Protect your information: whether you like it or not!

I always find it interesting that organizations seem to take such a reactionary approach to data security. It seems that most companies fail to invest in deep data security until they’ve experienced enough serious breaches to shake them into doing something. I haven’t been able to figure out if it is an awareness issue or just denial. Not surprisingly, the technology and process investment needed to truly secure data is much lower than the cost of dealing with a breach.

The truth is that data security is a serious problem for everyone. A 2009 Ponemon Institute study found that 82% of organizations had experienced a data breach, and 94% had experienced data attacks in the past six months. I find this to be a startling number… Similar studies have found that the cost of a data breach is now over $200 per record, and since most of these breaches include anywhere from 5,000 records to 100,000, the impact can be extremely high. And yet, most companies rely on standard firewall defenses and database authorization as their sole means of protection.

Another interesting observation is that when people finally do start to invest in deeper data security, they seem to snap into a better awareness and invest quickly to do a better job of protecting a much broader set of data, even though their initiatives may just start with a smaller subset. I think what happens is that in the process of focusing on data security, they realize just how exposed they really are, and they also realize that there is something they can do about it that really isn’t that difficult.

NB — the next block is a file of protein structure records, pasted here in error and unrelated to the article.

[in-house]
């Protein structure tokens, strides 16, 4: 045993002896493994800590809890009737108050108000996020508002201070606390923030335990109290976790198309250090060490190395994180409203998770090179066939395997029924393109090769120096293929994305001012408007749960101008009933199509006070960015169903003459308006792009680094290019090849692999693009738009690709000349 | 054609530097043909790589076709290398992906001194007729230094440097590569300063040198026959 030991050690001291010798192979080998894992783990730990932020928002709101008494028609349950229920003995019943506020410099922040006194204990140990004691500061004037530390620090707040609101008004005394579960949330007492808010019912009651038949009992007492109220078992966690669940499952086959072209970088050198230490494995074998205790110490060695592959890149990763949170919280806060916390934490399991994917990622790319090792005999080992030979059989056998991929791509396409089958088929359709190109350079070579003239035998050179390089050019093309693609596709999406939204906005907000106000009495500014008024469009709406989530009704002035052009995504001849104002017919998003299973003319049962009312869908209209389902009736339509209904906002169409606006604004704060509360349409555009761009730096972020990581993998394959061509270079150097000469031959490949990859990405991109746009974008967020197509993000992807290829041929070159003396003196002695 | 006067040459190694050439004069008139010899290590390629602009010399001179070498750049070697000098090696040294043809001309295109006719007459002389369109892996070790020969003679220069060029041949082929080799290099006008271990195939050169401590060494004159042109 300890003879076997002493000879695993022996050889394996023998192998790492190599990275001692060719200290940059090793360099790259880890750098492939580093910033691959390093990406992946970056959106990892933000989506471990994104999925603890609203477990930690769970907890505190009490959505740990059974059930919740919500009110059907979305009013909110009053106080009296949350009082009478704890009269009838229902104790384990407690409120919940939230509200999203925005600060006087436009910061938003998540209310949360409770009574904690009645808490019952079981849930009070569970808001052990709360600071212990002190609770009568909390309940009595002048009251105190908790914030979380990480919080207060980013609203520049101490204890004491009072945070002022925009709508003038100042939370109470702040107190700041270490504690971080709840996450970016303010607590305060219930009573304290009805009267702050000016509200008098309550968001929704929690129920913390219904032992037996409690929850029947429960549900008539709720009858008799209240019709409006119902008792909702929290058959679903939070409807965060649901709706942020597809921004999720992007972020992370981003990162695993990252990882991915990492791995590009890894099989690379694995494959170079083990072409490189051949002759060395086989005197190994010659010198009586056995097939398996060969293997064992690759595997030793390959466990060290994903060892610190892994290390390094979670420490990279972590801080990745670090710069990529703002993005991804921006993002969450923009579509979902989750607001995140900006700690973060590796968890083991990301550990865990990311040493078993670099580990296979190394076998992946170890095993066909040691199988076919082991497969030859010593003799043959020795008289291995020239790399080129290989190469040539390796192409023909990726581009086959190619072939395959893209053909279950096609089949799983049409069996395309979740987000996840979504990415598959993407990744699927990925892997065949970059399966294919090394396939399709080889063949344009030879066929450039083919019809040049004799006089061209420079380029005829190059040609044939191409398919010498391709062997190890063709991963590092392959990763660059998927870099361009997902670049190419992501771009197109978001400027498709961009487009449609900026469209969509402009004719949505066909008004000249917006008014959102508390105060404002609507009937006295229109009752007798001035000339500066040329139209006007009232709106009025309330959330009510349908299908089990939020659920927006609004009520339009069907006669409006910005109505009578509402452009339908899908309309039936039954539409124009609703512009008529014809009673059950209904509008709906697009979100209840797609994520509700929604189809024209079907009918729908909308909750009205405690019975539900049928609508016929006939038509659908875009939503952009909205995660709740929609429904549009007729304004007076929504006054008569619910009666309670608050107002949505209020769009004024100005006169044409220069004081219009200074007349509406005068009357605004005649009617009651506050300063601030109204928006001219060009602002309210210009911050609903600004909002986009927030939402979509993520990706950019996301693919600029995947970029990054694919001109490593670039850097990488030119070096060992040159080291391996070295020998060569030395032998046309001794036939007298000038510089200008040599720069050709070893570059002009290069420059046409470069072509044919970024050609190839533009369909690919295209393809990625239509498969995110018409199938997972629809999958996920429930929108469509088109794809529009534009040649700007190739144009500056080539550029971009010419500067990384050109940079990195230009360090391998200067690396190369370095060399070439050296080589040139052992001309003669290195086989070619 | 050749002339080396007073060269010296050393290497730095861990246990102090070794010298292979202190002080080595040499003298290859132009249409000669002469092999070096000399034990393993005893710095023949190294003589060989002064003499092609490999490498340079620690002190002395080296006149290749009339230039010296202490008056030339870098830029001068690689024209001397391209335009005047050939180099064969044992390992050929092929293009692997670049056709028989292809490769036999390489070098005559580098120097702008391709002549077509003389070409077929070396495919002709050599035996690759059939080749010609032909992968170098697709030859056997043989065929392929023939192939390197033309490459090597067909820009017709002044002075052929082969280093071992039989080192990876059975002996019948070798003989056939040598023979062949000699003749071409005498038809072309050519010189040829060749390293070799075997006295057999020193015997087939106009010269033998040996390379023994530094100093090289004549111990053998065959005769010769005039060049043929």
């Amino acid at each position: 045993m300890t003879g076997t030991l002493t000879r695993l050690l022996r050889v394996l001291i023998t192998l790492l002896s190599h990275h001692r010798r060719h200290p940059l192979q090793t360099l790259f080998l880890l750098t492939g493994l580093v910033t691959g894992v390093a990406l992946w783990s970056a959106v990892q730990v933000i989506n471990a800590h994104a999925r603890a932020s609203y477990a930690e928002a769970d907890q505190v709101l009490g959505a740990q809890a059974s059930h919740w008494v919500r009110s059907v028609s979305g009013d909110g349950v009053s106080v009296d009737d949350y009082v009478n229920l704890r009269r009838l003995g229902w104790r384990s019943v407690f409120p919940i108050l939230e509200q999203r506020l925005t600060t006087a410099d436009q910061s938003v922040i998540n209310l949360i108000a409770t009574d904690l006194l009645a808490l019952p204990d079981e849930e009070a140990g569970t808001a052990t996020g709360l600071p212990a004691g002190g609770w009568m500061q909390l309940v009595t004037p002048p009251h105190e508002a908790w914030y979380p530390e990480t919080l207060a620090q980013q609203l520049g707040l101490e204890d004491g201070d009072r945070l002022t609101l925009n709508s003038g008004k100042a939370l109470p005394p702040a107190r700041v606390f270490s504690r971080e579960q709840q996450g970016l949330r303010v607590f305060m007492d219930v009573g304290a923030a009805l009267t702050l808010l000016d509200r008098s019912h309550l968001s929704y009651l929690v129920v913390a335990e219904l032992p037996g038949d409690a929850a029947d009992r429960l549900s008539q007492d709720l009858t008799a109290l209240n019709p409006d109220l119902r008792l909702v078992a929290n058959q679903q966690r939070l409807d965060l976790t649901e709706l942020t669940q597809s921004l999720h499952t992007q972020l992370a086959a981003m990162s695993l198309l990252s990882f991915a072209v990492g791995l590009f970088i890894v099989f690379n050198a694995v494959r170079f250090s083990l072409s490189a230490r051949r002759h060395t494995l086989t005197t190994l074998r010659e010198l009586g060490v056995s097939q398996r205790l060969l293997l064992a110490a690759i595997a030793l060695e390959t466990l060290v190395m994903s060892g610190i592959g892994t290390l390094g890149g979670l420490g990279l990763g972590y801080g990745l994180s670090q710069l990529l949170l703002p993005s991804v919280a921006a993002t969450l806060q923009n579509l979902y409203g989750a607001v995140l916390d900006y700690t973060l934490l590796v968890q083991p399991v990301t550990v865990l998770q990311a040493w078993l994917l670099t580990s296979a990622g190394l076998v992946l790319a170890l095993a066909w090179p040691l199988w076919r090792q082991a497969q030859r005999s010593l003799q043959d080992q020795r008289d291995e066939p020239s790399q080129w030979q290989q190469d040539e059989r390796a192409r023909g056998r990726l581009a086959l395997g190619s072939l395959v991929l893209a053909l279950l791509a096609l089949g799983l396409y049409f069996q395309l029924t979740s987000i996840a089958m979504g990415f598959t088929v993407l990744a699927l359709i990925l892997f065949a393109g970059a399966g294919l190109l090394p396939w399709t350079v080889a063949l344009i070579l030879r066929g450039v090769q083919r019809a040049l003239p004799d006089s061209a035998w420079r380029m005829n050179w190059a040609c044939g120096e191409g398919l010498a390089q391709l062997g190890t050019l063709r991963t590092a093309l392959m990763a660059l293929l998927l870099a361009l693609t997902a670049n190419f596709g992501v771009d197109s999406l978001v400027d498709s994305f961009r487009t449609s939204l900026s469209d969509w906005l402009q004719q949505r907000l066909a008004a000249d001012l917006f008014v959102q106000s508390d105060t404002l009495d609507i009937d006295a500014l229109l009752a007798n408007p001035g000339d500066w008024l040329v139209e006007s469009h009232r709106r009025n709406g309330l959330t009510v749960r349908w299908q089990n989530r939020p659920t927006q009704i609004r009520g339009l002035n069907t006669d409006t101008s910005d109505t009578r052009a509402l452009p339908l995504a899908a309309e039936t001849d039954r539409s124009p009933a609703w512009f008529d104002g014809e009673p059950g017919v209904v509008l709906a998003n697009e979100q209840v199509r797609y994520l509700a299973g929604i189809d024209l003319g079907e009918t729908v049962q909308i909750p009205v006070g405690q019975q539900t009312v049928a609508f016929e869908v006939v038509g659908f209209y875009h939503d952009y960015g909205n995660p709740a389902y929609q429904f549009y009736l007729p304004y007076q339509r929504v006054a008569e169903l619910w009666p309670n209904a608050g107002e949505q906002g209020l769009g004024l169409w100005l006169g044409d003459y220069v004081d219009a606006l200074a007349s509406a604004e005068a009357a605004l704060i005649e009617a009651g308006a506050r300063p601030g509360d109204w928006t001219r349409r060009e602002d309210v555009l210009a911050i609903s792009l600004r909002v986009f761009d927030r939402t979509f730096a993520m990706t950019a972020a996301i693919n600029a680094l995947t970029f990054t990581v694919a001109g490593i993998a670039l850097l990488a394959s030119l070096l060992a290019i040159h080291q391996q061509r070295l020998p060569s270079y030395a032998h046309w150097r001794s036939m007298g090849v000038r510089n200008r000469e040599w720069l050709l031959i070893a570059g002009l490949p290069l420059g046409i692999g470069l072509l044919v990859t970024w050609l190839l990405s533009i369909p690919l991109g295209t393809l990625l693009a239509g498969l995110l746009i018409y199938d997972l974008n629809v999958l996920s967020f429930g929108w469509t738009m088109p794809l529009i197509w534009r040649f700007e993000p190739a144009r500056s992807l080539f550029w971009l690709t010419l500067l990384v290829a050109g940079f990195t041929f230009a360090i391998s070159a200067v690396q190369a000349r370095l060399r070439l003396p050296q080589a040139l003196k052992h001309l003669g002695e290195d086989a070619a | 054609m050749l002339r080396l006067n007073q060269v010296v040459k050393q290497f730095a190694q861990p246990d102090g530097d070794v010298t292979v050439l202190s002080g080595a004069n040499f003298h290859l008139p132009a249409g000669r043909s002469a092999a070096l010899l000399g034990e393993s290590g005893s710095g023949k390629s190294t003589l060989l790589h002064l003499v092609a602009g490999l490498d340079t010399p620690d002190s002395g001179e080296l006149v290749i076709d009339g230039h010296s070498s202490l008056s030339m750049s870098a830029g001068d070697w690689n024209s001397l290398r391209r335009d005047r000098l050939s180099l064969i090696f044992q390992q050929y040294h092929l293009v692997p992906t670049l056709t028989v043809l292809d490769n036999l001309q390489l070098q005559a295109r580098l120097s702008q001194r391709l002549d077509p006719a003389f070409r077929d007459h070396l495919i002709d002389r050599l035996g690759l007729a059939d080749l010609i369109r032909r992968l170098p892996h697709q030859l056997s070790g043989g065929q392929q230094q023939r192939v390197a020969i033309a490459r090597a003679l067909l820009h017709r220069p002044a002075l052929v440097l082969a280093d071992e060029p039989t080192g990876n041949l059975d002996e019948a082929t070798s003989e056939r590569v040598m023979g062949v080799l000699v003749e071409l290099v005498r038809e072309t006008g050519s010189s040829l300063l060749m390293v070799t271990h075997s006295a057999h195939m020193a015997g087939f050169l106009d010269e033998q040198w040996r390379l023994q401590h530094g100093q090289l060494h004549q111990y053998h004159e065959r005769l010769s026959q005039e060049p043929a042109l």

For example, with our InfoSphere Guardium technology, we tend to see companies invest much more heavily in the technology after their initial implementation success – often as much as 5-10x within six months of their first purchase as they expand the scope of their security controls. I think part of this is due to how quickly they are able to roll the technology out. For example, a European telco company rolled out InfoSphere Guardium to 12 data centers within 2 weeks earlier this year. It shows that once people begin to dig into their actual exposure, and see how easy it is to fix, they suddenly become more proactive.

And being reactive might not be a choice for much longer. The U.S. Commerce Department this week released a report that calls for a new office to be created focusing on corporate information privacy policy. The New York Times reported on it this morning. If things continue down this path, the U.S. will be following in the footsteps of many of the Central European countries (and more recently China) who have enacted similar legislation to force companies to do more to protect their data.

The question is – are you prepared?

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